It was Einstein who, with his Theory of Relativity, predicted that a clock would run more slowly the closer it was to a heavy object. As the theory (The “Principle of Equivalence”) surmises, gravity can bend the fabric of space-time, and — as it turns out — the ESA has two orbiters in operation that, while aligned incorrectly, are perfectly in place to help verify Einstein’s concept.
Intended for use as part of a global navigation system called Galileo, the pair of satellites were to have circular orbits following launch from a Russian Soyuz rocket. However, the Soyuz accidentally put the ESA devices into elliptical orbits, making the duo unusable for the original purposes.
But aside from the incorrect trajectories, the Galileo satellites are in working order, and among the pair’s onboard tech are atomic clocks. The ESA has realized that due to the offbeat orbits, the two Galileo crafts will at times be closer to the Earth in passing, at others farther away — exposing both to a changing gravitational interaction with Earth — and if Einstein’s theory holds true, a study of the Galileo clocks should demonstrate a slowing down during the closer points of their vectors.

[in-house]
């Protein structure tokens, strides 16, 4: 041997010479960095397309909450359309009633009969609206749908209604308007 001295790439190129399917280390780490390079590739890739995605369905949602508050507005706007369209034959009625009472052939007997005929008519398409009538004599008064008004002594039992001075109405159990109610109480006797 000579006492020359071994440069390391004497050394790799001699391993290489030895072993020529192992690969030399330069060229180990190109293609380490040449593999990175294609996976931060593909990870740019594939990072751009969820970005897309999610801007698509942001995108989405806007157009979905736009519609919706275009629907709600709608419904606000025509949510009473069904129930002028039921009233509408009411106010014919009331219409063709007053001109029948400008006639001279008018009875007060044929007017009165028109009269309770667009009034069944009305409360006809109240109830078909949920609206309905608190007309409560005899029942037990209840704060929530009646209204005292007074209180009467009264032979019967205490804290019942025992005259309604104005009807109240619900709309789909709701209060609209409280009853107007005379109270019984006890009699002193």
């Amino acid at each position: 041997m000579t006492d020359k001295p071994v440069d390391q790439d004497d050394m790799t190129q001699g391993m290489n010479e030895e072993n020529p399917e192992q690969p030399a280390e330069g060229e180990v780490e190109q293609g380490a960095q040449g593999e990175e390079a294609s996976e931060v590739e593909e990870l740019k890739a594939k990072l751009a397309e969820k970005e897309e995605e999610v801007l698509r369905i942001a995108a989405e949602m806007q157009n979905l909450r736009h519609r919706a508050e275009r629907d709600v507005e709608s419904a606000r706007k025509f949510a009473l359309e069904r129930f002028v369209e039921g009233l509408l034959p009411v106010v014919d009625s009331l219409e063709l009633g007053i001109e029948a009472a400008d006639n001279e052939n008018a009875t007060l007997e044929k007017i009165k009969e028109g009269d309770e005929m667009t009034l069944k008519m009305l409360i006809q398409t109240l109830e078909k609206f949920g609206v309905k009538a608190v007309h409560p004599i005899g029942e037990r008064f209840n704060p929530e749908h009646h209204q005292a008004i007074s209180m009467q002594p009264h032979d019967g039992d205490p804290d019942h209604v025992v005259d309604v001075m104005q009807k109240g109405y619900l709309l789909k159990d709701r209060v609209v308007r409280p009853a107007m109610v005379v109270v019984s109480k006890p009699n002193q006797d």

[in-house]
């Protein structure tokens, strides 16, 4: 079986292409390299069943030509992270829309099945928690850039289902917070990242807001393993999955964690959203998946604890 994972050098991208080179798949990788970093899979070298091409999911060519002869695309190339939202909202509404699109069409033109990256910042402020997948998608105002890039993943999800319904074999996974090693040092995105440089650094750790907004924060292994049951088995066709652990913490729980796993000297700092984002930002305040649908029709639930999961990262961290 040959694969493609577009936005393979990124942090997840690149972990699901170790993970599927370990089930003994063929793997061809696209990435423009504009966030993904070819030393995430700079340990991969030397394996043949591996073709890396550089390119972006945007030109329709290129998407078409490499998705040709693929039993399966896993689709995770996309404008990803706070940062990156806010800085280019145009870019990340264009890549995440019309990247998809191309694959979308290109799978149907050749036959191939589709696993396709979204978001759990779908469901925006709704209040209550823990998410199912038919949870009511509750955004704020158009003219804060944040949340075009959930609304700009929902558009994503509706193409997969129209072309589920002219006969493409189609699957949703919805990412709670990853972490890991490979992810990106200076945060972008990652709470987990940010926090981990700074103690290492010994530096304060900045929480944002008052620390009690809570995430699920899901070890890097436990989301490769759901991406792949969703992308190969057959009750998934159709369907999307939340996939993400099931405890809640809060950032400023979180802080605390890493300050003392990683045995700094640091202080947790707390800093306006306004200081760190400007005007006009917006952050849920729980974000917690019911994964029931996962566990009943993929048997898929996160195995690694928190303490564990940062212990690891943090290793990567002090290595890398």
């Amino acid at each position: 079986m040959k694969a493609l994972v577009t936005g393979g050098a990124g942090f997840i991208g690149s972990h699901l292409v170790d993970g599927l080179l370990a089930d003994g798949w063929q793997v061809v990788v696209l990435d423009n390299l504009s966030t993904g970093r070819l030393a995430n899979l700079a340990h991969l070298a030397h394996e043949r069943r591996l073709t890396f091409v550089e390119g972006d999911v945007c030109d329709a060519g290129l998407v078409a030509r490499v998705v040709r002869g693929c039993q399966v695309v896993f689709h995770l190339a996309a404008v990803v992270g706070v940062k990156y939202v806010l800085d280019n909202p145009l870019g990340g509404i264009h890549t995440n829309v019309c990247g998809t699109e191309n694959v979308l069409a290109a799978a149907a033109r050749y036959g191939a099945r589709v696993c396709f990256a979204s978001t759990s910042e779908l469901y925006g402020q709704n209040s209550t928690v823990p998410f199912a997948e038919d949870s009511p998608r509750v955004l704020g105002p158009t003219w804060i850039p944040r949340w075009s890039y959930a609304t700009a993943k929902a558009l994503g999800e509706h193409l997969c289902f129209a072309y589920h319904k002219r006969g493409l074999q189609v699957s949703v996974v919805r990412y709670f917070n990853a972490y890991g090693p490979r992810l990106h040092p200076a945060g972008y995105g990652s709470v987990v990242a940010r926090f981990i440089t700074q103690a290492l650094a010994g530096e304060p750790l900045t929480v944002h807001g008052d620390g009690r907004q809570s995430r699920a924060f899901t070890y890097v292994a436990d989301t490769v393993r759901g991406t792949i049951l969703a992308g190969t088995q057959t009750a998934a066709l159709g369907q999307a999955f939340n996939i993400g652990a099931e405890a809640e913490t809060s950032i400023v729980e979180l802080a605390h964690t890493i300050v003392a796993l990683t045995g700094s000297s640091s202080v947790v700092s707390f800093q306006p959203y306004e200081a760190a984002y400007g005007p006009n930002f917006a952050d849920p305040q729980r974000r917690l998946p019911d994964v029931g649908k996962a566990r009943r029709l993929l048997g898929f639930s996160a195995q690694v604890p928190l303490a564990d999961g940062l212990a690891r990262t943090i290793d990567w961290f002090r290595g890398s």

Germany’s Center of Applied Space Technology and Microgravity and the Department of Time–Space Reference Systems at the Paris Observatory will have the honor of handling the tracking.
Such an experiment was briefly undertaken before: In 1976, NASA launched a probe that held a clock with a counterpart on Earth (“Gravity Probe A”). The craft flew for 115 minutes and slight changes in the launched clock were indeed recorded. The ESA plans to have its Galileo satellites tracked for a full year, possibly providing a much more accurate test of Einstein’s vision.
It also plans a 2017 experiment to test the Principle of Equivalence by eventually placing an atomic clock aboard the International Space Station.